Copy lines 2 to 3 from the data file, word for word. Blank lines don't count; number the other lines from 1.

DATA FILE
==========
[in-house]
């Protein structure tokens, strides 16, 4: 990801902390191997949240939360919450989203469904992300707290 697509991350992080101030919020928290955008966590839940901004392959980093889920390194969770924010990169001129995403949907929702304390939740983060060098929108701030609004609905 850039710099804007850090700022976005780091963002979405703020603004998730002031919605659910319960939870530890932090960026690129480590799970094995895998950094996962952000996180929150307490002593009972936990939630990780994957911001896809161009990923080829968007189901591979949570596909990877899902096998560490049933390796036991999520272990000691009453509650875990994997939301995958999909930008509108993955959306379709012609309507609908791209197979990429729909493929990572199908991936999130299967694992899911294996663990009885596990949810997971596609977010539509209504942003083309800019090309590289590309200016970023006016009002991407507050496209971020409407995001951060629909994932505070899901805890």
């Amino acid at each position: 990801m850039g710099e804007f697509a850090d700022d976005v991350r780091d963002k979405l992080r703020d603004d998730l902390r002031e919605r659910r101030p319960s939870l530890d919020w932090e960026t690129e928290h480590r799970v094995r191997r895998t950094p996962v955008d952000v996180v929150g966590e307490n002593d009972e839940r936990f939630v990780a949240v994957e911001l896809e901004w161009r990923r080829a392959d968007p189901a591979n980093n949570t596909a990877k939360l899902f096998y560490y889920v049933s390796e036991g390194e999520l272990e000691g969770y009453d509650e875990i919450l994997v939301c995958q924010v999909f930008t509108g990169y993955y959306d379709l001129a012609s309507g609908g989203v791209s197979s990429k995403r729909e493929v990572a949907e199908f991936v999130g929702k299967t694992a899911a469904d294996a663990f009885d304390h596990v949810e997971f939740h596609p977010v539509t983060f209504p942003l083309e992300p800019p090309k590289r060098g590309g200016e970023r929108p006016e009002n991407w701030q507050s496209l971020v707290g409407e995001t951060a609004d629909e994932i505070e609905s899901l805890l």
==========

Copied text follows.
């Protein structure tokens, strides 16, 4: 990801902390191997949240939360919450989203469904992300707290 697509991350992080101030919020928290955008966590839940901004392959980093889920390194969770924010990169001129995403949907929702304390939740983060060098929108701030609004609905 850039710099804007850090700022976005780091963002979405703020603004998730002031919605659910319960939870530890932090960026690129480590799970094995895998950094996962952000996180929150307490002593009972936990939630990780994957911001896809161009990923080829968007189901591979949570596909990877899902096998560490049933390796036991999520272990000691009453509650875990994997939301995958999909930008509108993955959306379709012609309507609908791209197979990429729909493929990572199908991936999130299967694992899911294996663990009885596990949810997971596609977010539509209504942003083309800019090309590289590309200016970023006016009002991407507050496209971020409407995001951060629909994932505070899901805890």
């Amino acid at each position: 990801m850039g710099e804007f697509a850090d700022d976005v991350r780091d963002k979405l992080r703020d603004d998730l902390r002031e919605r659910r101030p319960s939870l530890d919020w932090e960026t690129e928290h480590r799970v094995r191997r895998t950094p996962v955008d952000v996180v929150g966590e307490n002593d009972e839940r936990f939630v990780a949240v994957e911001l896809e901004w161009r990923r080829a392959d968007p189901a591979n980093n949570t596909a990877k939360l899902f096998y560490y889920v049933s390796e036991g390194e999520l272990e000691g969770y009453d509650e875990i919450l994997v939301c995958q924010v999909f930008t509108g990169y993955y959306d379709l001129a012609s309507g609908g989203v791209s197979s990429k995403r729909e493929v990572a949907e199908f991936v999130g929702k299967t694992a899911a469904d294996a663990f009885d304390h596990v949810e997971f939740h596609p977010v539509t983060f209504p942003l083309e992300p800019p090309k590289r060098g590309g200016e970023r929108p006016e009002n991407w701030q507050s496209l971020v707290g409407e995001t951060a609004d629909e994932i505070e609905s899901l805890l």